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Senna ‘Regrets’ Giving Ginetta Room to Race after Lap 1 Clash

Rebellion frustrated by setbacks preventing its car from challenging Toyota for the Bahrain win…

Photo: Jose Bispo/JB Photo

Rebellion Racing’s Bruno Senna felt that he should have shut the door on Charlie Robertson’s Ginetta to avoid the pair colliding at the start of the 8 Hours of Bahrain.

Robertson, who started second, ran side-by-side with Senna into the heavy-braking Turn 1 right-hander before the pair came to blows at the Turn 2 left-hand kink.

The incident dropped the Rebellion R13 Gibson, which Senna shared with Gustavo Menezes and Norman Nato, down to 25th overall but Senna managed to recover and work his way past the LMP2 field after 25 minutes.

However, an issue with the car’s electronic shifting system ultimately forced it off the lead lap and out of contention for the race win.

“I had a good start and controlled everything into Turn 1,” Senna told Sportscar365.

“Being an eight-hour race, I didn’t squeeze him off completely. I left him some room so he could come behind me out of Turn 2, but he just tried to take me into Turn 2 on the dirt which is not possible.

“He lost the car and crashed into me, so now I regret giving him any racing room. I should have just pushed him off the track, but I didn’t, so I paid for that.”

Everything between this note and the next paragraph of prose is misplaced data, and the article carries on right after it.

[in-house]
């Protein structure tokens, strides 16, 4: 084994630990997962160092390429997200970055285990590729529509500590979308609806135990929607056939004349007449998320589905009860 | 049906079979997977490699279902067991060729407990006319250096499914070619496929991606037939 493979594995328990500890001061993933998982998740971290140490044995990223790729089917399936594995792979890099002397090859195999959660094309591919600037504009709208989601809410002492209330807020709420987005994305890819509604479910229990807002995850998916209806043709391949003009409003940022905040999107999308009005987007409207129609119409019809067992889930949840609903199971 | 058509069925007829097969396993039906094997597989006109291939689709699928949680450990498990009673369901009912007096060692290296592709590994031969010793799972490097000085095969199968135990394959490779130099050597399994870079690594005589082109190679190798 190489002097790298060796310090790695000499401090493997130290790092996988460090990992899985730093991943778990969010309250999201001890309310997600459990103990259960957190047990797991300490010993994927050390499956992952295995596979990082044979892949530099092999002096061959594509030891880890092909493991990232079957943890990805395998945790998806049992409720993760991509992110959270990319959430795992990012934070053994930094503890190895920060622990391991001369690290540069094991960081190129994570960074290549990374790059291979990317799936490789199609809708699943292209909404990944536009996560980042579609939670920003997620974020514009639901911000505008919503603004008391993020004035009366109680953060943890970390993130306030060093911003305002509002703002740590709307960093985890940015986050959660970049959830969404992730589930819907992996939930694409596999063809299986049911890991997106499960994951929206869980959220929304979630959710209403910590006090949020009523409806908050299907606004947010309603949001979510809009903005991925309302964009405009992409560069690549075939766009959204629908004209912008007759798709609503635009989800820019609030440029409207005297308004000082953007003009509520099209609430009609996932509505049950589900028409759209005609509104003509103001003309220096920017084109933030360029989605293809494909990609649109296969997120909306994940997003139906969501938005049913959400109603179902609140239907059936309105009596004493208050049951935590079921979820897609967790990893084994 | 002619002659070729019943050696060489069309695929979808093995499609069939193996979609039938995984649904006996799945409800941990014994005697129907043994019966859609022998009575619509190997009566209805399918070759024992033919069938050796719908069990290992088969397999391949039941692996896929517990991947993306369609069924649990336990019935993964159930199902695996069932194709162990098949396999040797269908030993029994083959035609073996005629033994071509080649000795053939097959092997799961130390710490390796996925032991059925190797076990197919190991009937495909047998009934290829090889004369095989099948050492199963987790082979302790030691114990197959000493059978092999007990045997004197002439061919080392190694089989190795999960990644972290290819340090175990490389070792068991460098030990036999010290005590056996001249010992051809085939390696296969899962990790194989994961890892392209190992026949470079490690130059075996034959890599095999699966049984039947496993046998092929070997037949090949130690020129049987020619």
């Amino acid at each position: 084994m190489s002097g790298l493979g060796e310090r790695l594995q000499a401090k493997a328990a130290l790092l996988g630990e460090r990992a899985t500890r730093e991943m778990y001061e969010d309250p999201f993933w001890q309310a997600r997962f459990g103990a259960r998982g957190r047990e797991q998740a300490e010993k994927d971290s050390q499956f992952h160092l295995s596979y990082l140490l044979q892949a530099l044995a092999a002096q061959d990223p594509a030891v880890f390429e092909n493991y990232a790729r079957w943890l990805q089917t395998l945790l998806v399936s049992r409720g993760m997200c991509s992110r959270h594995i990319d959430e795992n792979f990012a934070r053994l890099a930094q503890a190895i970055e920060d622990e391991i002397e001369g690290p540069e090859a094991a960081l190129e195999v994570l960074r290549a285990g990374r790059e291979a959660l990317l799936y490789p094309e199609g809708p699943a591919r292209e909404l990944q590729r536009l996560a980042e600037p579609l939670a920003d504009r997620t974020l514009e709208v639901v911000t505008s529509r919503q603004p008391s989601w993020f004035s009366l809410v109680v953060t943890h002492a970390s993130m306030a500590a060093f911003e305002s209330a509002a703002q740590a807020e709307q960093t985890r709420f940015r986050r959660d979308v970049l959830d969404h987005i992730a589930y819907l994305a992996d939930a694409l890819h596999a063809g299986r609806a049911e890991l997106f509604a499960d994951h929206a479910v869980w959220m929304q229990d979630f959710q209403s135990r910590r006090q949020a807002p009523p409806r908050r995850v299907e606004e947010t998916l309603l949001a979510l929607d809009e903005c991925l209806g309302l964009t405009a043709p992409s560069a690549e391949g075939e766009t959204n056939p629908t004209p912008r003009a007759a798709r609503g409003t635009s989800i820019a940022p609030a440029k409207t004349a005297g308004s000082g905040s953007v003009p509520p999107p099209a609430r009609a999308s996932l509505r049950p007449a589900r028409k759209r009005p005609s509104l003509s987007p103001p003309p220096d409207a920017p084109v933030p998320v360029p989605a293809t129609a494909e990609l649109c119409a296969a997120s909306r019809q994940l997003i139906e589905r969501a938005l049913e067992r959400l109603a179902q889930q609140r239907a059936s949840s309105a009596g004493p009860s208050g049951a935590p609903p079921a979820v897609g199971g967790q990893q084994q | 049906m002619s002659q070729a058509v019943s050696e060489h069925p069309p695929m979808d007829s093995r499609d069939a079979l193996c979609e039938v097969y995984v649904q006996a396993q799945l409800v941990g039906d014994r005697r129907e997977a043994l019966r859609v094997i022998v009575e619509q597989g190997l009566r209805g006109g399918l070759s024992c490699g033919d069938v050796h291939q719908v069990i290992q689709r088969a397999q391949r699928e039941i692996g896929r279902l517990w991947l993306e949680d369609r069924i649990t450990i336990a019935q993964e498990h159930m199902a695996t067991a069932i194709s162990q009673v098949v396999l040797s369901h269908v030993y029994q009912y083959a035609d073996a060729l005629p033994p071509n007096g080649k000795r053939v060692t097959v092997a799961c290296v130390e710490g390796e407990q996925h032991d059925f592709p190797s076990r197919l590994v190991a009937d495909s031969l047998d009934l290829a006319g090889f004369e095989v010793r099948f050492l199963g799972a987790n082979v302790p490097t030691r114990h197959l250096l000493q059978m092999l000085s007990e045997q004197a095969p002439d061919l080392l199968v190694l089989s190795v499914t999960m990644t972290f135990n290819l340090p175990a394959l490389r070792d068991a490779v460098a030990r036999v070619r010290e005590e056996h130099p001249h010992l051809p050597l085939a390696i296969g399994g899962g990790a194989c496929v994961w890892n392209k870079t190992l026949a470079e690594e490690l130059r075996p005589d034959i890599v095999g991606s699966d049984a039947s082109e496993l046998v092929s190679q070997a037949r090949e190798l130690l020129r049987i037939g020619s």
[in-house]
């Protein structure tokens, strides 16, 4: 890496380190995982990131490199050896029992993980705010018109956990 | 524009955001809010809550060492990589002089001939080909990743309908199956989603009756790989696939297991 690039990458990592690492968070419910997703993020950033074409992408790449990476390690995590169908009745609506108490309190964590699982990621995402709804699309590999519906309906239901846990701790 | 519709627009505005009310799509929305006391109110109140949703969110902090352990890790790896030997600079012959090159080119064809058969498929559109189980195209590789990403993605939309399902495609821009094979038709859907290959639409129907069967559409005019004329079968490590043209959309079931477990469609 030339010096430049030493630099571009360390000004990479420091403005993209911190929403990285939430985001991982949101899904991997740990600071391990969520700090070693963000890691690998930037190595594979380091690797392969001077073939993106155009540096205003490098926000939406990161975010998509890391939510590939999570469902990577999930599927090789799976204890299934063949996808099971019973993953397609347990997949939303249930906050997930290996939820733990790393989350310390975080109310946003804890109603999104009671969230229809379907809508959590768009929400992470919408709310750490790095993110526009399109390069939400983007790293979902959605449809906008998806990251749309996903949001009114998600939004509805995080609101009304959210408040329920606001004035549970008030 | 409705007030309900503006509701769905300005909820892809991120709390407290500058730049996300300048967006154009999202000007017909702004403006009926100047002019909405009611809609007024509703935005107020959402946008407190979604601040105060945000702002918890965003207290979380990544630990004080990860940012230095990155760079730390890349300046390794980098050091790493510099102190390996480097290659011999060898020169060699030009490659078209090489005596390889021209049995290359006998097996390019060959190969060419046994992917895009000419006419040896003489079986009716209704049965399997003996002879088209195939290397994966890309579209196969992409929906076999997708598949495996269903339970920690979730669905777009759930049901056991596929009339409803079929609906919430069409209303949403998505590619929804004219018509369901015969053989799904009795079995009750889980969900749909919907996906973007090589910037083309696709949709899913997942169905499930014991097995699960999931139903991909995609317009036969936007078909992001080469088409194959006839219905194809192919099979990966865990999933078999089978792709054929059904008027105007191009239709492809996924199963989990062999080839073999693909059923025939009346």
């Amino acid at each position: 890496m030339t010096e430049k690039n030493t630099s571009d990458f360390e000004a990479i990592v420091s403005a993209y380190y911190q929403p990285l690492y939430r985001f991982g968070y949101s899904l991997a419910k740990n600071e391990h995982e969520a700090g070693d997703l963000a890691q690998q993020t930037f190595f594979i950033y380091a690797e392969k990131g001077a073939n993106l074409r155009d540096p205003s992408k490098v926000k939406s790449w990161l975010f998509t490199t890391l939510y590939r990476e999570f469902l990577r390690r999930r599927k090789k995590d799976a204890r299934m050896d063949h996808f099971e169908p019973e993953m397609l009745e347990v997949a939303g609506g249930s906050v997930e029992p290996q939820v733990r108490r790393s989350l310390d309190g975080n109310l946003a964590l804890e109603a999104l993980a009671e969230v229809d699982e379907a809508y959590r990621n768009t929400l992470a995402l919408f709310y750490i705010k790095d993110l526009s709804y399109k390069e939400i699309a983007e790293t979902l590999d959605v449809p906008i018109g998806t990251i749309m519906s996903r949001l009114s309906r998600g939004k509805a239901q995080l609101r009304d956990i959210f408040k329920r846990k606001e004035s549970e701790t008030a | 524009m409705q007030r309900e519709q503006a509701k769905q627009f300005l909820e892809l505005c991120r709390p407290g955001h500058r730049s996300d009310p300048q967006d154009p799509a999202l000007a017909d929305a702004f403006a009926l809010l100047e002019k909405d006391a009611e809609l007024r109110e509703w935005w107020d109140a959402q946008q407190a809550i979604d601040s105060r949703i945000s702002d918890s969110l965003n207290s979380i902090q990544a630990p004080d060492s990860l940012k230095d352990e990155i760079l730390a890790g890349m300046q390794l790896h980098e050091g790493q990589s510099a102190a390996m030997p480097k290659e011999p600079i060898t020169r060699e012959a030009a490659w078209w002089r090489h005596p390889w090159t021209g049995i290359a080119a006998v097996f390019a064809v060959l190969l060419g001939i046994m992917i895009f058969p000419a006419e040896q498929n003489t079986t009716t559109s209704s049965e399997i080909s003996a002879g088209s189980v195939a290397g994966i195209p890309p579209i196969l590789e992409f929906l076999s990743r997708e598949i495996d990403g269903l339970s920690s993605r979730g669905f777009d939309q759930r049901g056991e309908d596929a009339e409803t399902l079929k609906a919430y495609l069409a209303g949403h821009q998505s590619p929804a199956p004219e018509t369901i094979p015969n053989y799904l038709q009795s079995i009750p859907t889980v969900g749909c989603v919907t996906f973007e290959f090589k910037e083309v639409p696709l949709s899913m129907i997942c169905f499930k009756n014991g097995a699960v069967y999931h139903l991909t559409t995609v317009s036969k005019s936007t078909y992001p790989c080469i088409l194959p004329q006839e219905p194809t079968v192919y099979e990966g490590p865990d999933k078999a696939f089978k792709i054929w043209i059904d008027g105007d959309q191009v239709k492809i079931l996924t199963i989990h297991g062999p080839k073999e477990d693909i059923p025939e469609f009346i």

Senna suspected that his clash might have played a part in destabilizing the Rebellion’s internals which led to its lengthy repair stop for the E-shift failure in the third hour.

A similar problem with the gearbox befell the No. 1 Rebellion R13 Gibson early on during last season’s 1000 Miles of Sebring.

“A bracket broke,” said the Brazilian. “Clearly, it’s from shock. I don’t know if it’s from some curb or something else, but we haven’t been doing anything different apart from the shock we had in Turn 2.

“I can’t say for sure [what it was] but we haven’t had this issue for a long time now and it strangely happened right now.”

Rebellion Racing team manager Bart Hayden, however, downplayed the impact of the opening-lap collision.

“It’s possible [that the incidents were linked] but I think it’s probably a remote possibility,” Hayden told Sportscar365.

“The E-shift motor is on the other side of the gearbox to the side that got hit. You never know, but I think that if we’re candid about it then probably not.

“I think, without the first corner incident and the E-shift thing, we would have been in a real fight. It would have been in no way a walkover for us. we would have had to be on our A-game to win.”

Menezes: Victory was Still an Option After Lap 1

Senna’s co-driver Menezes believed that without the E-shift problem, the team would have had a chance to salvage the time it lost through the Turn 1-2 contact.

“We were over a minute behind the Toyota after the impact,” the American driver told Sportscar365.

“We were 30 seconds behind when I was in the car for my first stint. I don’t think it would have taken more than three hours of the race distance to fight with them.

“We had no doubt that the gap would have been closed. Where would we have been, at the front or the back of it? That’s a different question.

“But I’m confident that we would have at least had the chance to fight for the race win.”

John Dagys & Slade Perrins contributed to this report

Daniel Lloyd is a UK-based reporter for Sportscar365, covering the FIA World Endurance Championship, Fanatec GT World Challenge Europe powered by AWS and the IMSA WeatherTech SportsCar Championship, among other series.

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